Evaluation frequently relies on the collection and analysis of data in number form. Approaches which involve this are termed ‘quantitative’. They range in complexity from simple monitoring to the randomised control trial. Most arts and health project evaluations will benefit from using a mix of simple quantitative and qualitative methods.
Even the smallest scale project evaluation will involve some kind of monitoring of attendance or number of activities delivered. Quantitative data are also often collected at the end of a project or activity using surveys or questionnaires. Reporting on these can be a good way to describe impacts on participants. However, they cannot tell us much about whether a project has actually had a measurable effect. To find out whether a change might have taken place, you will need to measure at both the beginning and end of a project.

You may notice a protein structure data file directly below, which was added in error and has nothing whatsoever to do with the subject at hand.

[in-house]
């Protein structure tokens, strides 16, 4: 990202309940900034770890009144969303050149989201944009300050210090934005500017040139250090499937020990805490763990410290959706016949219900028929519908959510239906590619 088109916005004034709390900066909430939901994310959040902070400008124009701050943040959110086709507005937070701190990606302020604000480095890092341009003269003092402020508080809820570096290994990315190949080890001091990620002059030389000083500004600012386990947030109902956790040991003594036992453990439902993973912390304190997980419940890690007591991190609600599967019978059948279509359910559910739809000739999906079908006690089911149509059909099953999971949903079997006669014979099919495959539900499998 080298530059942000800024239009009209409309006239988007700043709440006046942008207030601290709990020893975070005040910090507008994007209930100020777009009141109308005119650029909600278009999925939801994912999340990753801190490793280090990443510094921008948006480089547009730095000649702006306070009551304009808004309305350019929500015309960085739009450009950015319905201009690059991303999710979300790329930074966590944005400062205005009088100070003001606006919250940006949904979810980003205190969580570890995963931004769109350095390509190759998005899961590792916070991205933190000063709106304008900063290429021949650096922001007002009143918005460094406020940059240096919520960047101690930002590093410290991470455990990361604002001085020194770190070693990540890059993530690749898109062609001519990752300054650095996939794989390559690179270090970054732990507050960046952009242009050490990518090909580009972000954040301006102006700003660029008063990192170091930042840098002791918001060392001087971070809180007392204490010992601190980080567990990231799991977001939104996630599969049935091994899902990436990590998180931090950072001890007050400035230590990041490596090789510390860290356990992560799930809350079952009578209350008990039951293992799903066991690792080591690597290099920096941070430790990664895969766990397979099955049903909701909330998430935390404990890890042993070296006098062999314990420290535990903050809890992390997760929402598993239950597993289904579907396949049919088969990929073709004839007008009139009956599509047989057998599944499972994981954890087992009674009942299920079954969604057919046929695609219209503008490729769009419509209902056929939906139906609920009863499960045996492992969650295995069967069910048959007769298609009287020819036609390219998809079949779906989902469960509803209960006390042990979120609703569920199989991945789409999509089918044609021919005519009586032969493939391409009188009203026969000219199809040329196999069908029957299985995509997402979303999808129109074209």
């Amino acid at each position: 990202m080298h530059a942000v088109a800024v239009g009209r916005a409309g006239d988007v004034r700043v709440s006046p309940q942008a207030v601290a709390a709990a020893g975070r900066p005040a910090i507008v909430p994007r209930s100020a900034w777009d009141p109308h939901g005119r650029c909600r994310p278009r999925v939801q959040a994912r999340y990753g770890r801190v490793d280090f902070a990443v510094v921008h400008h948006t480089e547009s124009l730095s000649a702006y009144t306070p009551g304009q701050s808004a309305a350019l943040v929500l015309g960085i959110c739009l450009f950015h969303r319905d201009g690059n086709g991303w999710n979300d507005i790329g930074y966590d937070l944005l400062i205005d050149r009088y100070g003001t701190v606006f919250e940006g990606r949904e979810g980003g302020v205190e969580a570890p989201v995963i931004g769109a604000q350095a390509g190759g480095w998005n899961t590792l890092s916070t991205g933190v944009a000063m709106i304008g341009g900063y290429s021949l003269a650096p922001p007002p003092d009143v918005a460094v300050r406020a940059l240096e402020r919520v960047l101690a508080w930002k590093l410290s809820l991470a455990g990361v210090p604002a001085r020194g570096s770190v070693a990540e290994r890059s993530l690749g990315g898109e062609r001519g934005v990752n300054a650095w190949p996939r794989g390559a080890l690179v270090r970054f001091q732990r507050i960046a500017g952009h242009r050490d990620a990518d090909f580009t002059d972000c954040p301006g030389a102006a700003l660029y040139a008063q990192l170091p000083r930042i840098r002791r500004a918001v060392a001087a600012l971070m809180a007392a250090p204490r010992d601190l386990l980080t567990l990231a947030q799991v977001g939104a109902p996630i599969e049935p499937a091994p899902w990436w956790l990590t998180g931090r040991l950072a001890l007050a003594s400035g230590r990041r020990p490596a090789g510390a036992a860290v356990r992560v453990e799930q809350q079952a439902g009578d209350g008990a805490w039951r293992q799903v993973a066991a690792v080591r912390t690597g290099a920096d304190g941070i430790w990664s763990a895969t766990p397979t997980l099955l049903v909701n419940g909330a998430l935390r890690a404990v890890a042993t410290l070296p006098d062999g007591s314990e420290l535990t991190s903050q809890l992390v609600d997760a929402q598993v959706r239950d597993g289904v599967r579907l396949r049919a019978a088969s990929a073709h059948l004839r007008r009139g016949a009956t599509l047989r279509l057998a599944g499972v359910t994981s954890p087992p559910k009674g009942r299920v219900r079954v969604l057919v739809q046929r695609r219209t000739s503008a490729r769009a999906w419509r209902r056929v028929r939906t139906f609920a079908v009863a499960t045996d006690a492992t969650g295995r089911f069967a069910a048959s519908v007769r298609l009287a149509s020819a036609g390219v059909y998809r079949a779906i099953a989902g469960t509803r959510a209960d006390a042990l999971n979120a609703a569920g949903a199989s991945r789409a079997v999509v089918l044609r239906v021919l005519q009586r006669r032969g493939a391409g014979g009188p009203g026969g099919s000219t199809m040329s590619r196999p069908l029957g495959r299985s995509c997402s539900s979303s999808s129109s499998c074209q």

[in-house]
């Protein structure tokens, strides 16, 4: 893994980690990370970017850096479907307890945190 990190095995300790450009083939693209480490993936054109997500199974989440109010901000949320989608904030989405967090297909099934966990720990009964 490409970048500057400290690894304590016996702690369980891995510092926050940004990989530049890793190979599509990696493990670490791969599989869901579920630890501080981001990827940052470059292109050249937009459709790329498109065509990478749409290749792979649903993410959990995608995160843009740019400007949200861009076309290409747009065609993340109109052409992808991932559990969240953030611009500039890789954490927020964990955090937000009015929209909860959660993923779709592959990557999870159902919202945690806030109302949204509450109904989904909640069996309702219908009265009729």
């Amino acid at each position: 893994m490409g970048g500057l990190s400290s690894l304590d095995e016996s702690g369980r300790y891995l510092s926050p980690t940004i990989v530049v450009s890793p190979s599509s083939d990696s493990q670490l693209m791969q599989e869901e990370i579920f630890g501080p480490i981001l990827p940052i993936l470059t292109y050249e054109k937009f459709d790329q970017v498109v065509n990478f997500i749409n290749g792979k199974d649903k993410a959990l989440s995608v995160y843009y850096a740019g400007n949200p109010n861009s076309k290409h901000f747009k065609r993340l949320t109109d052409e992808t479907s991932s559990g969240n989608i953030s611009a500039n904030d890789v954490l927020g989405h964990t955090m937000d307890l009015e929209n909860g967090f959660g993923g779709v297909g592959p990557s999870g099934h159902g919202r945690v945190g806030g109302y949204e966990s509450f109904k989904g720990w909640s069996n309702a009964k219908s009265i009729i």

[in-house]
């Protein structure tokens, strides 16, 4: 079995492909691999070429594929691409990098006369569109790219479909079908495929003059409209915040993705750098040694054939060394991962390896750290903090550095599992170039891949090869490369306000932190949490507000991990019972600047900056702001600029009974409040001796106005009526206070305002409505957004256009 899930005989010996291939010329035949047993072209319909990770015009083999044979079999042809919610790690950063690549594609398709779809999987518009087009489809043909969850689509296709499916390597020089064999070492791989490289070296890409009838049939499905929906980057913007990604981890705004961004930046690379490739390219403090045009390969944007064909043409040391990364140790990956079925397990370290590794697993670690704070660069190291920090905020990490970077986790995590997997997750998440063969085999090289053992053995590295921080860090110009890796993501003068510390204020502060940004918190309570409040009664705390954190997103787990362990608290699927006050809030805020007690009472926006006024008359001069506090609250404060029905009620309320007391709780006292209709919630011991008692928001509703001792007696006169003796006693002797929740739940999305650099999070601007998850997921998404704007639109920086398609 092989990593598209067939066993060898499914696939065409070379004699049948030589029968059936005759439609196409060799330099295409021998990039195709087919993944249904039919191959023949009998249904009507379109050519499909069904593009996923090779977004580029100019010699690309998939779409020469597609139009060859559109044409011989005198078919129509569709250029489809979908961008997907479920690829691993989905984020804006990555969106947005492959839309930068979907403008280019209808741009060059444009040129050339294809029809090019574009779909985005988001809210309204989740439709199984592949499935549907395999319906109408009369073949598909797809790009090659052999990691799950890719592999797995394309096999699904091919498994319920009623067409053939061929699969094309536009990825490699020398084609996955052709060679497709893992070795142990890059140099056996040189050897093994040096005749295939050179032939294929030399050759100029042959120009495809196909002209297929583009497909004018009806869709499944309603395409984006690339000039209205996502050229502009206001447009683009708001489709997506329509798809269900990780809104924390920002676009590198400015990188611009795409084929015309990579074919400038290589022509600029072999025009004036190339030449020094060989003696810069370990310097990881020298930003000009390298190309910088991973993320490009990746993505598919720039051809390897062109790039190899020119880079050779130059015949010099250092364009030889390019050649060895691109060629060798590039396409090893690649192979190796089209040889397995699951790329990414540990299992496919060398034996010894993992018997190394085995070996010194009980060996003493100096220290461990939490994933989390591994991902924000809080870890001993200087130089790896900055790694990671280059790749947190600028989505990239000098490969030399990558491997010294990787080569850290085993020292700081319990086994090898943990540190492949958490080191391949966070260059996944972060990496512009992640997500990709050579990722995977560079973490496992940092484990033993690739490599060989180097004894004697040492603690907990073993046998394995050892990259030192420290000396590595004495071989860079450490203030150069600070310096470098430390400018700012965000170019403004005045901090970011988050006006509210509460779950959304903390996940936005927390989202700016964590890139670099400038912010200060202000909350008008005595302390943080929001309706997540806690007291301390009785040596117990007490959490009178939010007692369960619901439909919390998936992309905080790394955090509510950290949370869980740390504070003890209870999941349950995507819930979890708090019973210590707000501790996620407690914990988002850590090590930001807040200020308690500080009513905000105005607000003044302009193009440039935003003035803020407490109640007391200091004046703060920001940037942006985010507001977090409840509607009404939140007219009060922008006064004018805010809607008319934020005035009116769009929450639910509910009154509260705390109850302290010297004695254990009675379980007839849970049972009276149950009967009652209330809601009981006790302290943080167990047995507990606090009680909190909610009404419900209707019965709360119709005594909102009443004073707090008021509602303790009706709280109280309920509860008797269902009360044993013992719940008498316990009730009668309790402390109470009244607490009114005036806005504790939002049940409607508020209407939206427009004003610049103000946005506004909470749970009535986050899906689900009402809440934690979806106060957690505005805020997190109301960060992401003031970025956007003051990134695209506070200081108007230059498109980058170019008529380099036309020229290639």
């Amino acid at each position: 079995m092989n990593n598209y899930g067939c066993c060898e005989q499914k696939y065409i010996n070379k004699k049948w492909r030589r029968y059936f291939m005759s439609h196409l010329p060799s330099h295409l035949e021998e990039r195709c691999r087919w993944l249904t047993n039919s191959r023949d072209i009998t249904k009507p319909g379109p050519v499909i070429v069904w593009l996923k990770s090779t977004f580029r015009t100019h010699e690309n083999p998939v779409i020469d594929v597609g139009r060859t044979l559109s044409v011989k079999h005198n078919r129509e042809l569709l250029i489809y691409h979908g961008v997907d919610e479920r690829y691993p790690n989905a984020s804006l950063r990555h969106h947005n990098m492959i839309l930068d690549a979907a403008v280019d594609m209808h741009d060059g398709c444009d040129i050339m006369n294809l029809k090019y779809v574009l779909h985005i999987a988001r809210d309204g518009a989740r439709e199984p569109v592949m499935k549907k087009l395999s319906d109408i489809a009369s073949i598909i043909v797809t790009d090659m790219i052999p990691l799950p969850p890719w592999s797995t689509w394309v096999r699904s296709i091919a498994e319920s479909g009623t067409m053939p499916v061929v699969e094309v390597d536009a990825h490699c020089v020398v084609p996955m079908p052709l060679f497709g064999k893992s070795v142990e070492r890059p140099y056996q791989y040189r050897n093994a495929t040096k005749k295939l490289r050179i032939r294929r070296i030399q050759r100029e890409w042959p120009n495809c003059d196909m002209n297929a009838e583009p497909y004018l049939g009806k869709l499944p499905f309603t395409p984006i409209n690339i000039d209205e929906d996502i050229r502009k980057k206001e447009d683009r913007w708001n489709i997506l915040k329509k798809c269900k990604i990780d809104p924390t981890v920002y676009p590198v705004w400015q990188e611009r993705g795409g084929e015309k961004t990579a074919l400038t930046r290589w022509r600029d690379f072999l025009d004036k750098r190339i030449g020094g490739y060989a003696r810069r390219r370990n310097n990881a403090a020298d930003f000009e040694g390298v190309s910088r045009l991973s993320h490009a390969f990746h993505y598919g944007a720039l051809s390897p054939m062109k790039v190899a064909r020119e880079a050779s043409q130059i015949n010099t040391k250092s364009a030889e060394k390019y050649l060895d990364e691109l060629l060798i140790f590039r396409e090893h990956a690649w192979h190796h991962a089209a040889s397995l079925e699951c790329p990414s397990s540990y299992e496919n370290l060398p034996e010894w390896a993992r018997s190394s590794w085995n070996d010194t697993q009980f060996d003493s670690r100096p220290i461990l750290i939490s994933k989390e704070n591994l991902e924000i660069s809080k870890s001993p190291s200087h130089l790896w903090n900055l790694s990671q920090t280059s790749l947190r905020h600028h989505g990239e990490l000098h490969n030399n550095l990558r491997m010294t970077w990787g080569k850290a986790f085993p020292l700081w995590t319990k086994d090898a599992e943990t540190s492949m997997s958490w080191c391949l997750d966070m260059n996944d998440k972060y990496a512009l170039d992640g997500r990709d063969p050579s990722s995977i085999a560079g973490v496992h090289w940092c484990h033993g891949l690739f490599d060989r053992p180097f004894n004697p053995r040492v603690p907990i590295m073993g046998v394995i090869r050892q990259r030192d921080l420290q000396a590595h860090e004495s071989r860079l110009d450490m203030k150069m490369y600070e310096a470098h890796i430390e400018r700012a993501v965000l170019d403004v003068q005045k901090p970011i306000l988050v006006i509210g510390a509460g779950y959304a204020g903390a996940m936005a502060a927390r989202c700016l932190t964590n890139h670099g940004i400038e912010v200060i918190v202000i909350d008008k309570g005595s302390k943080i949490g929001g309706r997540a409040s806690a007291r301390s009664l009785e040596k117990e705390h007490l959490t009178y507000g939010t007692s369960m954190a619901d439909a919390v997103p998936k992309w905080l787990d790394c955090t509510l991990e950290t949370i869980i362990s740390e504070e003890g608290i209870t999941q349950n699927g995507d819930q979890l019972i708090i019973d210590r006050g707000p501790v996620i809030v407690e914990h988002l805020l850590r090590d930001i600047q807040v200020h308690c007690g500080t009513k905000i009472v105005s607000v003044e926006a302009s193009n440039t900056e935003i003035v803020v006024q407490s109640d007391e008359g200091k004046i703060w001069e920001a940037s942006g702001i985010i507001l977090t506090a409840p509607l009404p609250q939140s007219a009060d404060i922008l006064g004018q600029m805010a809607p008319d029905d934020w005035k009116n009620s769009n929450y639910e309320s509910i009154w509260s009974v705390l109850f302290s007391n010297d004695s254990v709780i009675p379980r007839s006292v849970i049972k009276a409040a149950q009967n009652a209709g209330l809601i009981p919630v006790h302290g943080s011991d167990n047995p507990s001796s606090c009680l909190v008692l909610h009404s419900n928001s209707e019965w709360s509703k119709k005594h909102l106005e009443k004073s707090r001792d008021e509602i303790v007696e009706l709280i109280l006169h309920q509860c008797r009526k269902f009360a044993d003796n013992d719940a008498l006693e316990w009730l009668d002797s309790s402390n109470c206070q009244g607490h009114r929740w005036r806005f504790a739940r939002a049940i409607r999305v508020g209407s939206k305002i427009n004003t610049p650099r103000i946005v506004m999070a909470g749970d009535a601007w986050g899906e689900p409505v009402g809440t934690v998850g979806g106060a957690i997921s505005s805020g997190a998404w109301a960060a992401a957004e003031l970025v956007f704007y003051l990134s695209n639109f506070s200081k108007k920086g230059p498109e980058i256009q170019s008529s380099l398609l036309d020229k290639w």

Use of a measure developed by researchers and ‘validated’ or tested on similar participants in a similar context, for example, the Warwick-Edinburgh Mental Well-being Scale, can give more reliable data. Validated scales also allows what you find for participants in your project to be compared with those of similar projects elsewhere.